Research by The Times has revealed that hundreds of thousands of NHS patients are being discharged between the hours of 11pm and 6am to relieve pressures on beds.
Often at risk are the elderly and the vulnerable, where they are abruptly sent home without proper planning and often to empty homes. It has been suggested that with the cuts looming, this situation may escalate.
Hospital managers have responded to the findings saying that discharging patients in this manner could be an ‘under the radar’ method of freeing up beds, and in many cases would not be in the interests of the patients. Graeme goes on to say, “We are also concerned that proper checks may not be carried out with the result that the chances of a medical mistake are increased. Patients could be discharged with a lack of proper advice about future health care and in particular when and why urgent attention may be required in future. Patients may be vulnerable to a relapse and be lacking a supportive care arrangement.”
The Medical Director of the NHS, Sir Bruce Keogh, warned that this practice should be avoided and has promised an investigation into why late night discharges happen and how to reduce the number of occurrences.
The Times research has revealed big disparities between hospital trusts. Derby hospital Trust sent home 8.7% of their patients home between 11pm and 6am in 2011-2012. The Heart of England NHS Trust in Birmingham, Countess of Chester and University Hospitals of Leicester also have rates above 7%. But other fare much better, with rates below 1%.
While it is appreciated that pressures are placed on the NHS resources, it is unacceptable for patients to be asked to leave the hospital in the middle of the night, particularly the elderly and vulnerable who often only have an empty home to go to. Patients have complained to the Patients Association, often claiming that they were not given enough time to contact relatives about what was happening.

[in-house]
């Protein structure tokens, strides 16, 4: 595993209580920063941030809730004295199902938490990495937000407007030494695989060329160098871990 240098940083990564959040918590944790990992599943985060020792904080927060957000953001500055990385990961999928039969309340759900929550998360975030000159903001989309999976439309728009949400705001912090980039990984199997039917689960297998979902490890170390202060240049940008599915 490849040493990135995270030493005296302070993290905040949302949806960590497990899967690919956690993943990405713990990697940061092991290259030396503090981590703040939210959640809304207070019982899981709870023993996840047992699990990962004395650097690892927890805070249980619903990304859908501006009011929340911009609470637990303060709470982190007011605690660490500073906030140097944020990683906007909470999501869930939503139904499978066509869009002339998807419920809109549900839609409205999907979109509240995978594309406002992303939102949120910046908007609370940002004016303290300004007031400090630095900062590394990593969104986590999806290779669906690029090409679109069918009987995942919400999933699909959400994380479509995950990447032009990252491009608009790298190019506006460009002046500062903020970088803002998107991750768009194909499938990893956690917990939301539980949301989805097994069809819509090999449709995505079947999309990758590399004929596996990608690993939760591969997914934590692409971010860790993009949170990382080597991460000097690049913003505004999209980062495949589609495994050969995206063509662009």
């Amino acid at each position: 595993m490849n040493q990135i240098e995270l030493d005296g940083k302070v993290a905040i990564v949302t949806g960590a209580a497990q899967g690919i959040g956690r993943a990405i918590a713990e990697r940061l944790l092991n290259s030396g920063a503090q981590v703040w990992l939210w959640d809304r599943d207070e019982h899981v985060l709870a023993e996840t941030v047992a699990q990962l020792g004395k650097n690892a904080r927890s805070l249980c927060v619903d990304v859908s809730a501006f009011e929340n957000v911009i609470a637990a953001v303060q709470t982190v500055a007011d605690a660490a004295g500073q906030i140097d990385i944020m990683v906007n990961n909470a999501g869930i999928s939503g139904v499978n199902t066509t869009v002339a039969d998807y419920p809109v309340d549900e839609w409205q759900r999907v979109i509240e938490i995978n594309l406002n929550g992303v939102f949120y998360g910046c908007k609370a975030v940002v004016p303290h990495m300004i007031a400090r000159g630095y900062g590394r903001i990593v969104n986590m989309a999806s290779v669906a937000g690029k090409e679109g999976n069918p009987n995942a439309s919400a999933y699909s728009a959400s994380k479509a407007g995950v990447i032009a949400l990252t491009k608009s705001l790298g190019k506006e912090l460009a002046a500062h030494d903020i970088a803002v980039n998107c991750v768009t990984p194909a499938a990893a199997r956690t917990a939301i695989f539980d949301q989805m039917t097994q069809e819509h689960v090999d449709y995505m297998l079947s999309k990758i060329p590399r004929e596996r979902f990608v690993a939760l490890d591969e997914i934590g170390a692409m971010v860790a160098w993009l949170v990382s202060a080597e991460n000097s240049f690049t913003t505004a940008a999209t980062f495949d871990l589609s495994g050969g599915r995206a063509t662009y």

Patients should only be discharged when it is clinically safe, appropriate and convenient for them and their families and late night discharges for some patients does not meet this criteria. Patients can be put at risk. Sometimes late night discharges are acceptable where the patient asks for it, such as in maternity where mothers are keen to go home. However, it is the elderly and vulnerable late night discharges that concern Swain & Co.
If patients who are elderly and/or vulnerable are being sent home without the proper time to plan, or their families having prior notice, it causes unnecessary distress and also increases the risk of having to return to hospital as an emergency readmission. Swain & Co.’s Tina Smith said, “If an elderly person suffers an unnecessary fall the consequences for them can be devastating. Typical injuries sustained by patients include broken hips and fractures of the legs, wrists and arms.”
In extreme cases that dramatise these findings, an 82 year old woman who had broken her arm was sent home, after it was set, at 3am. She lived alone in a flat and had no relatives, but was expected to manage on her own with no care. In another example, a 92 year old man was taken to hospital by ambulance with breathing problem and was then sent home by taxi at 1am. He lived on the 10th floor in a block of flats, and it became clear he needed his wheelchair to move. The taxi driver refused to get it, so a support officer from the building had to be called out.
At Swain & Co we also have a specialist team in Community Care which covers care and treatment that elderly and vulnerable adults may be receiving. So if you, or a loved one, are concerned over treatment then please contact our specialist community care team on 02392 483322.